Monday, February 29, 2016

Innovative Technologies, People, and Organizations Drive the Future of Bioprocessing

By  S. Anne Montgomery, Editor in Chief, BioProcess International 

In the 14 years that BioProcess International (BPI) magazine has been around, the biopharmaceutical industry has experienced a dramatic confluence of technologies, analytics, and regulatory initiatives aimed toward accelerating development and commercialization of life-saving biotherapeutics. Although a number of these topics were “on the radar” before the turn of the century, by the time of BPI’s first issue in January of 2003, they were beginning to be discussed in earnest, and references to “disruptive technologies” began to appear in print, online, and conference discussions across development phases.

As revealed in BPI’s article archive the list is impressive and includes, notably
• single-use technologies
• quality-by-design
• process-analytical technologies
• advanced medicines/cell and gene therapies
• antibody–drug conjugates
• biosimilars and biobetters
• immunotherapies
• combination products
• companion diagnostics
• platform analytics and manufacturing technologies
• product life-cycle development
• continuous processing.

We have watched, too, as those innovations spread across the globe into regions not previously considered to be biomanufacturing hubs and as international regulatory agencies sought to harmonize pathways to approval. Different partnering models have emerged with both long- and short-term goals, but many in response to concerns about supply-chain integrity in an era of life-cycle management.

Presenting information and guidance for sorting through these choices of platforms, technologies, and manufacturing models is the continuing work of technical publications and conference presentations. BioProcess International magazine has always benefited from its close collaboration with the Informa conference groups (IIR/IBC) to create separate but compatible content and presentation vehicles. Many of the magazine’s editorial advisors also have served on the conference advisory panels, for example, and industry trends (and the best people to speak and write about them) identified by one group are shared with the other to bring as consistent a message to our readers and event attendees as possible.

Our two annual flagship events — now called BPI West and BPI — pull these interrelated topics together into week-long programs that you don’t want to miss if you need to stay on top of the latest interpretations of these trends. A quick look at the program for the upcoming BPI West (14–17 March 2016 in Oakland, CA) reveals the ongoing impact of the past decade’s advances on the current biopharmaceutical industry. The opening preconference symposia in themselves reflect key areas of attention: innovative approaches and technologies in process development and manufacturing, cell-therapy commercialization, ADC development, and continuous processing. Many elements of those topics were just promising ideas a decade ago, research topics that “might someday” be brought into commercial viability.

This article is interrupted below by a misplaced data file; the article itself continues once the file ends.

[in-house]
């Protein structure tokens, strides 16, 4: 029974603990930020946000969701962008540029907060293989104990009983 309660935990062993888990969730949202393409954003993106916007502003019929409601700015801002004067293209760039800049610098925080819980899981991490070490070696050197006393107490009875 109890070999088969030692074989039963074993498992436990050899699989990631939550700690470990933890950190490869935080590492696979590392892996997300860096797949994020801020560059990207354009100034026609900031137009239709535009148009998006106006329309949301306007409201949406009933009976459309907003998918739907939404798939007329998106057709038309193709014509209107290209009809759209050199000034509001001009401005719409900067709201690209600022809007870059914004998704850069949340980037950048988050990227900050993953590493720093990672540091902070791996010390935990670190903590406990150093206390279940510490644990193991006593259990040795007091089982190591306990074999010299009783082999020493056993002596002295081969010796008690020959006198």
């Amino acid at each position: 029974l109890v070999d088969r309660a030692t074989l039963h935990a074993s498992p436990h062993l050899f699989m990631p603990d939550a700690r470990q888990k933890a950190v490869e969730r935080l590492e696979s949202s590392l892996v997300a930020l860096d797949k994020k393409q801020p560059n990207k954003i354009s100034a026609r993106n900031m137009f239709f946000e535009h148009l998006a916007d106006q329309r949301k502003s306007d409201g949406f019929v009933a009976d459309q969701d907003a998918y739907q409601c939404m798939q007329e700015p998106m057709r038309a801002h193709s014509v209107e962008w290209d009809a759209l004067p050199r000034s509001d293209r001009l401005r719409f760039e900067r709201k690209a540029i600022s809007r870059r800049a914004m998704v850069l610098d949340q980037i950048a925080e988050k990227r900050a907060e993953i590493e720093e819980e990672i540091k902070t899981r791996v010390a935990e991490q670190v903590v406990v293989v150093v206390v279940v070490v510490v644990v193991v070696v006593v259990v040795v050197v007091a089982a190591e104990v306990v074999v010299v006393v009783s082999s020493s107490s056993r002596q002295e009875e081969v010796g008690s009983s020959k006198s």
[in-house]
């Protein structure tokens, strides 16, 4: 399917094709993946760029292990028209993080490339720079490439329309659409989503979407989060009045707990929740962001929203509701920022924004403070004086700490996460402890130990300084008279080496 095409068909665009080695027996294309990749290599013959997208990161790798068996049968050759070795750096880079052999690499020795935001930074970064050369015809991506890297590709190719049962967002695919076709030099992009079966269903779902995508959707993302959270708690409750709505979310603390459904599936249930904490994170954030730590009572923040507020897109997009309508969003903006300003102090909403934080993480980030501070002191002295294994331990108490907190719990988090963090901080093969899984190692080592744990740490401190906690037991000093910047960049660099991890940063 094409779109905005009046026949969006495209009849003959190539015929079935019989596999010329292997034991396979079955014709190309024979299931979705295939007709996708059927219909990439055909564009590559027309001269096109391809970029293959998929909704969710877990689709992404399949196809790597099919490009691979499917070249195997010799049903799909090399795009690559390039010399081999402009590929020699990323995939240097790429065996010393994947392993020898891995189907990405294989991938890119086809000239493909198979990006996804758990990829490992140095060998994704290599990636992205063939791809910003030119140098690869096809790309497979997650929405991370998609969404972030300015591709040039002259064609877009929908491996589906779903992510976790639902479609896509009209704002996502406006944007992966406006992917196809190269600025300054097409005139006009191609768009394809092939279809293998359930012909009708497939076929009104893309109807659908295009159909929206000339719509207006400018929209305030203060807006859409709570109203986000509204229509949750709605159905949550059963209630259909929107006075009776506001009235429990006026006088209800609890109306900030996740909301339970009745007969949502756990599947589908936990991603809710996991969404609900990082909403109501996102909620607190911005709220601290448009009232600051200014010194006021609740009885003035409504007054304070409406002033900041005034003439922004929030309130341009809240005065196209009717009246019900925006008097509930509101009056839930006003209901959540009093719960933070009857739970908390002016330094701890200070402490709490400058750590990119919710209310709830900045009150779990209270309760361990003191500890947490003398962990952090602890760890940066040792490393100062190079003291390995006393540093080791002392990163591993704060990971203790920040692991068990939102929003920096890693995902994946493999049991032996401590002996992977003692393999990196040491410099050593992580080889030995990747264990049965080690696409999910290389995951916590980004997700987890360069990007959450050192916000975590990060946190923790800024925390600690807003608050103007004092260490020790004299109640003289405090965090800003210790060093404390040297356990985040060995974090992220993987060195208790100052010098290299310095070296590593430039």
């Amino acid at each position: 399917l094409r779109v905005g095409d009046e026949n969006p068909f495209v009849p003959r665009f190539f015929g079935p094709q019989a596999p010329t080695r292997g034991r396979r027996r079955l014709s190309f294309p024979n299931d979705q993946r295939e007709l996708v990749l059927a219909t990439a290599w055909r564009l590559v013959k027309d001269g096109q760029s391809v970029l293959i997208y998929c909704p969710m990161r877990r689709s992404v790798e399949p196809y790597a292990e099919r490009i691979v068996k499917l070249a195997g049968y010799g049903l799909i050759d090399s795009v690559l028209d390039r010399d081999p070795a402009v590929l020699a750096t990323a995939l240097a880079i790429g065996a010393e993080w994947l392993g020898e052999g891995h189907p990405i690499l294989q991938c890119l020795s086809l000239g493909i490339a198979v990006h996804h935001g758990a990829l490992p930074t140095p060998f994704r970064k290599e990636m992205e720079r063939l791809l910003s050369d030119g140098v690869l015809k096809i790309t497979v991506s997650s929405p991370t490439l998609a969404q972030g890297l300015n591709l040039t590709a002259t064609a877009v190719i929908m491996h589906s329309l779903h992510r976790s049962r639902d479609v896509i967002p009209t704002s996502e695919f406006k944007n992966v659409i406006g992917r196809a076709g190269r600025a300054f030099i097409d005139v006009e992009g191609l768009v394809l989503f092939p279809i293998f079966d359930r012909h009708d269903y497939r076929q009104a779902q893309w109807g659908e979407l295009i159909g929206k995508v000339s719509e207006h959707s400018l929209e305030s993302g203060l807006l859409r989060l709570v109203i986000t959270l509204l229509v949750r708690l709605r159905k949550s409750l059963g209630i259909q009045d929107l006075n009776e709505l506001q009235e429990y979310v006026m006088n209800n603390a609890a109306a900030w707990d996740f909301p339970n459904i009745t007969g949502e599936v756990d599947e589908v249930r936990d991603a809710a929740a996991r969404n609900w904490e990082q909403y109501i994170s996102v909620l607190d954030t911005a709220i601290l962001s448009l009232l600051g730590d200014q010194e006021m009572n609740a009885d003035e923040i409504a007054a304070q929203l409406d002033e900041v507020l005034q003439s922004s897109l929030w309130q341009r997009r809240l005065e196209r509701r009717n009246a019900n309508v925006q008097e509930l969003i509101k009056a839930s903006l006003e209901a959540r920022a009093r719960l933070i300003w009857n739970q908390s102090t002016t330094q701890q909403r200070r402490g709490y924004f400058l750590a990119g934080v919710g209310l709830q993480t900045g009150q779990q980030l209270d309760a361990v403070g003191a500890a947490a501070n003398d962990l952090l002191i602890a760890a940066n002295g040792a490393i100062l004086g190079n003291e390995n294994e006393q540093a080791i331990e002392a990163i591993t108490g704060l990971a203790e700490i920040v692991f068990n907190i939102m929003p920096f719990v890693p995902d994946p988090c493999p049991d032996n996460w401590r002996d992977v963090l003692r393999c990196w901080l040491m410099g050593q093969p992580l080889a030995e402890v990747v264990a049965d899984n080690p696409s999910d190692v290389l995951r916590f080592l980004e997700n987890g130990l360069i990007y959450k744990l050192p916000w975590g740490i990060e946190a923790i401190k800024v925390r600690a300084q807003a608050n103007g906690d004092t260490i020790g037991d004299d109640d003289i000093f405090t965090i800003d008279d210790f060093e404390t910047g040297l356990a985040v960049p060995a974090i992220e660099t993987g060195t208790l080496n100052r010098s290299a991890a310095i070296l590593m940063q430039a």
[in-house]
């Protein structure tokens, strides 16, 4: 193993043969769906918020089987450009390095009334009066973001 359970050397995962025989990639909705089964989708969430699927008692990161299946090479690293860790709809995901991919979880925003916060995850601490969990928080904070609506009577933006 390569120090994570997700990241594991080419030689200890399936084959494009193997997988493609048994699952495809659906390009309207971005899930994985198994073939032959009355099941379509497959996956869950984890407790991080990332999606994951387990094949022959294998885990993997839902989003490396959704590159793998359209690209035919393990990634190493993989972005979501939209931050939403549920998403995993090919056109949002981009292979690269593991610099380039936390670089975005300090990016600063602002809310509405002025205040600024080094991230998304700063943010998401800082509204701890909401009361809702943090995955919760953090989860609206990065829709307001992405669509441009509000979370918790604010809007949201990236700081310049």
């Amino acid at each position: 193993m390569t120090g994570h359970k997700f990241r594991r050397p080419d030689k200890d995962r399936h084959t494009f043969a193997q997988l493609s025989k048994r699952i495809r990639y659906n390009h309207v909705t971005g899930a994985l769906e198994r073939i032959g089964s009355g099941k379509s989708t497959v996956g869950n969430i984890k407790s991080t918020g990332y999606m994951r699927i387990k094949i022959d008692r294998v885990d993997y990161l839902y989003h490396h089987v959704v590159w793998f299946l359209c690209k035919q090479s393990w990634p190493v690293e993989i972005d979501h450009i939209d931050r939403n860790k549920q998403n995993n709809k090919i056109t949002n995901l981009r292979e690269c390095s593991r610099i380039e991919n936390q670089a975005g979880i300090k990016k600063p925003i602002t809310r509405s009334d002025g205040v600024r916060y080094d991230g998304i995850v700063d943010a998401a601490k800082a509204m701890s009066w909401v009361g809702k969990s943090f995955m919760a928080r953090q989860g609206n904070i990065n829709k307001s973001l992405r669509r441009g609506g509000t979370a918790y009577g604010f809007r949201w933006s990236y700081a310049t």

Another example is that the Basic Research and Discovery track of this year’s conference is far from the relatively “siloed” research presentations of the past. Speakers here now will stress the needed overlap of development strategies with early risk analysis and process optimization — with their goals (repeating across product classes and development stages) of shortening the times for lead optimization and transition into manufacturing. Enabling technologies incorporate analytical tools that in themselves introduce new questions: How much information is too much? What are we seeing now of contaminants and particulates in marketed products that we didn’t know were there before, and what does that mean for developers of follow-on products? What statistical knowledge for assessing this wealth of data is now required of those entering the industry that was not deemed necessary before?

I urge you to visit the conference site, download the program, and plan to attend sessions that will help you navigate the current and future worlds of biomanufacturing. Network with your peers, among whom are many veterans who helped build our current industry as well as a younger generation who are introducing fresh insights and new ways of implementing technologies and communication tools.

And as you contribute to advancing this new world biomedical approaches, take a look, also, at BPI’s third biennual awards program categories. Our awards are designed to reflect key milestones in the industry, highlight technologies that are making often-disruptive changes in how biopharmaceutical products and modalities are reaching those who desperately need them, and honor companies and people who are building a new world of healthcare options for both regional and global communities.

I have followed the biopharmaceutical industry as an editor since 1988, and I sometimes take a step back and marvel at how far this work has come. Technologies come and go — and some return again, with problems solved and new challenges revealed. Terminology may look the same, but its connotations are sometimes radically different to new generations. As always, communication is key, but exchange of knowledge must be based on shared understanding of terminology and technologies. Plan to join us in March and continue to contribute to these meaningful discussions. Make your mark on the future of biomanufacturing — we need your voice and we want to hear about your experiences.

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